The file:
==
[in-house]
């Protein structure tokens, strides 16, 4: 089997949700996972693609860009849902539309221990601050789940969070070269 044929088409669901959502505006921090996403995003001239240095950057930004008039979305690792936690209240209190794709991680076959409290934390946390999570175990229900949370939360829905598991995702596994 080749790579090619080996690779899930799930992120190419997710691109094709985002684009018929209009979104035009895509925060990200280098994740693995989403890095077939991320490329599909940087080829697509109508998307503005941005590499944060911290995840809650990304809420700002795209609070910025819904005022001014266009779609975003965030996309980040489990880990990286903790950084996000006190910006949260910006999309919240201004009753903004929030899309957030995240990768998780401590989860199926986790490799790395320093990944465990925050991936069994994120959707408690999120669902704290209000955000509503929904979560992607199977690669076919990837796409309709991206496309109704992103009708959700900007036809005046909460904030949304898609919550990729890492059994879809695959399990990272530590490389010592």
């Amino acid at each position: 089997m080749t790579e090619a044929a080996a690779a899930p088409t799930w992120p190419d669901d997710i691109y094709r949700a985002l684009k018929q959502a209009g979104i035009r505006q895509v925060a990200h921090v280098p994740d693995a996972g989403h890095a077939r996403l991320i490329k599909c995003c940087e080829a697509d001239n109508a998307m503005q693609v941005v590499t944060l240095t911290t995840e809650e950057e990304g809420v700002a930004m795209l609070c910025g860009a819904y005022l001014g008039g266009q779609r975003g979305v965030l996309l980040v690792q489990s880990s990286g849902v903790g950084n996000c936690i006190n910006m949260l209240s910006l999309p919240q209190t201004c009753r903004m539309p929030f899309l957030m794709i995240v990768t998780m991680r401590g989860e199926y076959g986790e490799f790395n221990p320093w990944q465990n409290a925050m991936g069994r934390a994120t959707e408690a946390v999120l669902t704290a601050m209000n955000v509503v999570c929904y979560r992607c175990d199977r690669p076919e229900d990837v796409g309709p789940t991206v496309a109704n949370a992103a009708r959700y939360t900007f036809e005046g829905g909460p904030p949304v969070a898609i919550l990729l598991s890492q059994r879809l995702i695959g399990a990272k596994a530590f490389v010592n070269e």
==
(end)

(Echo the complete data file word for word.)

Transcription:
[in-house]
């Protein structure tokens, strides 16, 4: 089997949700996972693609860009849902539309221990601050789940969070070269 044929088409669901959502505006921090996403995003001239240095950057930004008039979305690792936690209240209190794709991680076959409290934390946390999570175990229900949370939360829905598991995702596994 080749790579090619080996690779899930799930992120190419997710691109094709985002684009018929209009979104035009895509925060990200280098994740693995989403890095077939991320490329599909940087080829697509109508998307503005941005590499944060911290995840809650990304809420700002795209609070910025819904005022001014266009779609975003965030996309980040489990880990990286903790950084996000006190910006949260910006999309919240201004009753903004929030899309957030995240990768998780401590989860199926986790490799790395320093990944465990925050991936069994994120959707408690999120669902704290209000955000509503929904979560992607199977690669076919990837796409309709991206496309109704992103009708959700900007036809005046909460904030949304898609919550990729890492059994879809695959399990990272530590490389010592």
């Amino acid at each position: 089997m080749t790579e090619a044929a080996a690779a899930p088409t799930w992120p190419d669901d997710i691109y094709r949700a985002l684009k018929q959502a209009g979104i035009r505006q895509v925060a990200h921090v280098p994740d693995a996972g989403h890095a077939r996403l991320i490329k599909c995003c940087e080829a697509d001239n109508a998307m503005q693609v941005v590499t944060l240095t911290t995840e809650e950057e990304g809420v700002a930004m795209l609070c910025g860009a819904y005022l001014g008039g266009q779609r975003g979305v965030l996309l980040v690792q489990s880990s990286g849902v903790g950084n996000c936690i006190n910006m949260l209240s910006l999309p919240q209190t201004c009753r903004m539309p929030f899309l957030m794709i995240v990768t998780m991680r401590g989860e199926y076959g986790e490799f790395n221990p320093w990944q465990n409290a925050m991936g069994r934390a994120t959707e408690a946390v999120l669902t704290a601050m209000n955000v509503v999570c929904y979560r992607c175990d199977r690669p076919e229900d990837v796409g309709p789940t991206v496309a109704n949370a992103a009708r959700y939360t900007f036809e005046g829905g909460p904030p949304v969070a898609i919550l990729l598991s890492q059994r879809l995702i695959g399990a990272k596994a530590f490389v010592n070269e």